Mayorkas named as DHS Secretary
President-elect Biden is naming Alejandro Mayorkas as the next Secretary of the Homeland Security Department, the government agency responsible for overseeing immigration.
Mayorkas brings a wealth of experience to the role. He has been one of the country’s most prominent litigators and impactful government leads in a private sector and public service career spanning more than 30 years. He has tried more than 35 cases to a jury.
As Assistant United States Attorney in the Central District of California, Mayorkas was recognized for his prosecution in Operation Polarcap, which was then the largest money laundering case in the nation. His success led him to be appointed by President Bill Clinton as the US Attorney for the Central District of California. Under the Obama Administration, he served as Director of United States Citizenship and Immigration Services and played a crucial role in the design and implementation of DACA. The program, which has been the subject of a slew of lawsuits, seems to have a promising outlook with this nomination. Mayorkas also previously served as Deputy Secretary of the Department of Homeland Security. He has an undergraduate degree from UC Berkeley and a law degree from Loyola Law School.
Immigration advocates are encouraged by Mayorkas’ views on education as well. While speaking about the Supreme Court’s 1982 Plyer v. Doe decision, he agreed with the Court’s findings and affirmed his belief that anyone residing in the United States, including undocumented students, has the right to a free, public education.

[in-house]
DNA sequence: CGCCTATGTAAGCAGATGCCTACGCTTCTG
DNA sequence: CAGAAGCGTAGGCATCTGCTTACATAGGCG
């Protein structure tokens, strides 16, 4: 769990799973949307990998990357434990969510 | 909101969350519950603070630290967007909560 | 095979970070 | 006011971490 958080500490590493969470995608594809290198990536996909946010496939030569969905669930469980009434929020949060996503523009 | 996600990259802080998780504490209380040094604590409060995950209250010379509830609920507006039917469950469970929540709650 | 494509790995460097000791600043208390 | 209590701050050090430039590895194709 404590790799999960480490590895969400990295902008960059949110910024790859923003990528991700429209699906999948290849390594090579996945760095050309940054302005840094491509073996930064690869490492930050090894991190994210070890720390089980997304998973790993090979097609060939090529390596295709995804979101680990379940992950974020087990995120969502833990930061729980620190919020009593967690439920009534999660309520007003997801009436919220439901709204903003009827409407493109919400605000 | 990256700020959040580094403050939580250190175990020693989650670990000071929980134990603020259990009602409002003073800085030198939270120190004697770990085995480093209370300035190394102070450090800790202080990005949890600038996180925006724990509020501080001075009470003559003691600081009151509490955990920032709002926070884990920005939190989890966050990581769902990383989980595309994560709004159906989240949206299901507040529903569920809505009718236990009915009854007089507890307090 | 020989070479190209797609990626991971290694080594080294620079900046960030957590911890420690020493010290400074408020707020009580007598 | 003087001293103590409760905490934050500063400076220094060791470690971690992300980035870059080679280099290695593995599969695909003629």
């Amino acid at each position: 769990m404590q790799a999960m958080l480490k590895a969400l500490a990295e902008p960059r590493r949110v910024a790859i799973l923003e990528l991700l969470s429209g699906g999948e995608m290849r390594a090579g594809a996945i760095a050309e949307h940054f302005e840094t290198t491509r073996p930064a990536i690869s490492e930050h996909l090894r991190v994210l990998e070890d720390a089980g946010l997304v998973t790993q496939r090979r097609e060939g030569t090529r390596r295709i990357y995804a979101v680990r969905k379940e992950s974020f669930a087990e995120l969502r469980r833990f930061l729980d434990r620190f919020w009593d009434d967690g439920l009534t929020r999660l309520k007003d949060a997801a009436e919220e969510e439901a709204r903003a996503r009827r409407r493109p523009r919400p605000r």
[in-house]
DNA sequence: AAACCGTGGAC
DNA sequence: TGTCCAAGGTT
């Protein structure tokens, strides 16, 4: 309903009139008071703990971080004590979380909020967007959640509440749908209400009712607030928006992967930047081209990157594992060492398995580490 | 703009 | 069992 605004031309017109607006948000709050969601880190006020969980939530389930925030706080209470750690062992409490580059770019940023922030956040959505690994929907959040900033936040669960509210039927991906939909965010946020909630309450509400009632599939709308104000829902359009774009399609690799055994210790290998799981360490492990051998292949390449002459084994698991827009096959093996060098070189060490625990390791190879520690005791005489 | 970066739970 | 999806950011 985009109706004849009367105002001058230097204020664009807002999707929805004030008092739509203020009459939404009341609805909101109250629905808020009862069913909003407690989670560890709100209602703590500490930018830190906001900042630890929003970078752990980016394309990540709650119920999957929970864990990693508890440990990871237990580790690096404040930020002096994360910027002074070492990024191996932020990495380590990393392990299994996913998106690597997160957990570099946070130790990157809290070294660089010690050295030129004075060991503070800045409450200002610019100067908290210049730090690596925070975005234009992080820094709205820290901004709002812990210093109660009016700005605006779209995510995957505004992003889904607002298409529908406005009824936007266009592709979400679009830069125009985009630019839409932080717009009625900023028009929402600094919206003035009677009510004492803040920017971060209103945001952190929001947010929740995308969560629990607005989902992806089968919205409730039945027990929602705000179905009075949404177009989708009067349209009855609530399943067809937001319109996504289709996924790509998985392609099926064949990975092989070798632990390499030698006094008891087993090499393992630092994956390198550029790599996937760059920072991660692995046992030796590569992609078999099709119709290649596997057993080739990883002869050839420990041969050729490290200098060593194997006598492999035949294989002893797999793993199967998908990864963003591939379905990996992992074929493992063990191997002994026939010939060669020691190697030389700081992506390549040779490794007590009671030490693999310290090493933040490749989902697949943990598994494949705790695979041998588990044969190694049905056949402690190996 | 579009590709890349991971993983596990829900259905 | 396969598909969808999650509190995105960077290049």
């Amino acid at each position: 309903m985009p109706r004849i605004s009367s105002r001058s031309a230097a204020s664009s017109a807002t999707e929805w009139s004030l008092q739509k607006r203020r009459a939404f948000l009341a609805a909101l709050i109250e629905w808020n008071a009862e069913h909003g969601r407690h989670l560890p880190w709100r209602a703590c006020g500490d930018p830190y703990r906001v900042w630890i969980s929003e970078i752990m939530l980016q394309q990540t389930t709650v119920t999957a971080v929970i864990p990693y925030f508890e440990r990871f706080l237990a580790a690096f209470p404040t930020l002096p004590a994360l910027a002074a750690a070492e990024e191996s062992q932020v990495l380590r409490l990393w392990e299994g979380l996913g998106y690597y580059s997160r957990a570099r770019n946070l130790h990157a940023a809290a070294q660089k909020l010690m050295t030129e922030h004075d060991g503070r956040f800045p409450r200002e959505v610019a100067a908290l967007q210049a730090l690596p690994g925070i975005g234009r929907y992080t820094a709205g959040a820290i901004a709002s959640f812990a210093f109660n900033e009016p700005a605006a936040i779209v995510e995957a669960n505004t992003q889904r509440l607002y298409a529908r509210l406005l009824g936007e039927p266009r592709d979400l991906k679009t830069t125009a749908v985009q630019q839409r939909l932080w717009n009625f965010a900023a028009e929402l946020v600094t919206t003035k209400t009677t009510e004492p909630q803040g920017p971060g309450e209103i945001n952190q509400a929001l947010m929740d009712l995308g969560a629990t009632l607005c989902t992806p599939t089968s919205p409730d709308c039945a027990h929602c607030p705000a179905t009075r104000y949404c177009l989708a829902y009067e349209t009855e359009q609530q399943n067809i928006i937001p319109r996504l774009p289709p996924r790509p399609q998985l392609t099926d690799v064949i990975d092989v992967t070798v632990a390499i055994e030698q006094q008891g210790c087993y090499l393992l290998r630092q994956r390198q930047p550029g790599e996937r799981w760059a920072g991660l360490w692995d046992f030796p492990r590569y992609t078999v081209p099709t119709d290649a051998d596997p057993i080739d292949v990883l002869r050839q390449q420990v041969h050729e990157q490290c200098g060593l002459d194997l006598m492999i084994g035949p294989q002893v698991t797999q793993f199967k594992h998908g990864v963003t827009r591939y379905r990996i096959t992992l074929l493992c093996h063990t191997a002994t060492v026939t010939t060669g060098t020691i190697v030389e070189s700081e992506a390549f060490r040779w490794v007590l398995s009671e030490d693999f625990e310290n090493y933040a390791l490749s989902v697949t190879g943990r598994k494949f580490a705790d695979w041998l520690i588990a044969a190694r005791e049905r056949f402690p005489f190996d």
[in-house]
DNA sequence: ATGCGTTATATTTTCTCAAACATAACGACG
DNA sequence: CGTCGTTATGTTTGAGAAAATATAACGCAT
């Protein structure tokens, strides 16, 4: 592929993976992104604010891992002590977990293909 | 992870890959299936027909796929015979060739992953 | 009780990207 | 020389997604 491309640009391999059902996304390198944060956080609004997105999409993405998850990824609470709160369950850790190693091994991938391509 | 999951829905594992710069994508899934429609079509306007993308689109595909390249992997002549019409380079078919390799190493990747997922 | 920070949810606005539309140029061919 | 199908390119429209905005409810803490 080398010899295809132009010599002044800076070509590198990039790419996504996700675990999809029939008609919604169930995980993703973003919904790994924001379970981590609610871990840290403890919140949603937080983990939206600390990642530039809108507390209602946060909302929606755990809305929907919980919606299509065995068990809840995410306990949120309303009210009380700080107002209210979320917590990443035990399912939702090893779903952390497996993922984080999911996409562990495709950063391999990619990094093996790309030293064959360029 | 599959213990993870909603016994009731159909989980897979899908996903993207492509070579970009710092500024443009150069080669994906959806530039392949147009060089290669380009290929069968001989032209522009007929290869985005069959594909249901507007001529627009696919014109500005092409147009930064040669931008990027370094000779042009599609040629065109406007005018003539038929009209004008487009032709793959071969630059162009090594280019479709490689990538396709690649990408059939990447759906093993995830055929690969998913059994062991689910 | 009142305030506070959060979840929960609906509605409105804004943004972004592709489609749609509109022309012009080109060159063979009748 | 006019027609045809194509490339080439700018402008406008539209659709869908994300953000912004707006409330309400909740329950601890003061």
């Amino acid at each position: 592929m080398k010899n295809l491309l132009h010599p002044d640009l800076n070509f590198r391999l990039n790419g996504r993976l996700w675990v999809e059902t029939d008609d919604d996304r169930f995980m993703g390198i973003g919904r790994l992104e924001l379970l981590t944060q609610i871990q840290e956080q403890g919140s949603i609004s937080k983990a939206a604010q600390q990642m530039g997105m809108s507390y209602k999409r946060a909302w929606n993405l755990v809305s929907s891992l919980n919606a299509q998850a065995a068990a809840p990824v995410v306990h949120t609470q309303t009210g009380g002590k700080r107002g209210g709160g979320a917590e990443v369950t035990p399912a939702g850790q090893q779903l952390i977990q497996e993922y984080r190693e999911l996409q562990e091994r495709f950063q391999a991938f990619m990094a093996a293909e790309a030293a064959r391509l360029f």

Mayorkas’ story is one made possible by immigrants overcoming great obstacles to pursue better lives. His mother, a Romanian Jew, escaped the holocaust and arrive in Cuba in the 1940s, where she met his father, a Sephardic Jew. In the 1960s, his family fled Cuba for Miami and settled in Los Angeles. If confirmed by the Senate, Mayorkas would be the first Latino and first immigrant to hold the position of DHS Secretary.
We came to this country as political refugees, my father did not want to live nor raise his family in a communist country…We came to the United States to be able to live in a democracy and my father wanted for his children like so many parents do a better life than he himself had enjoyed.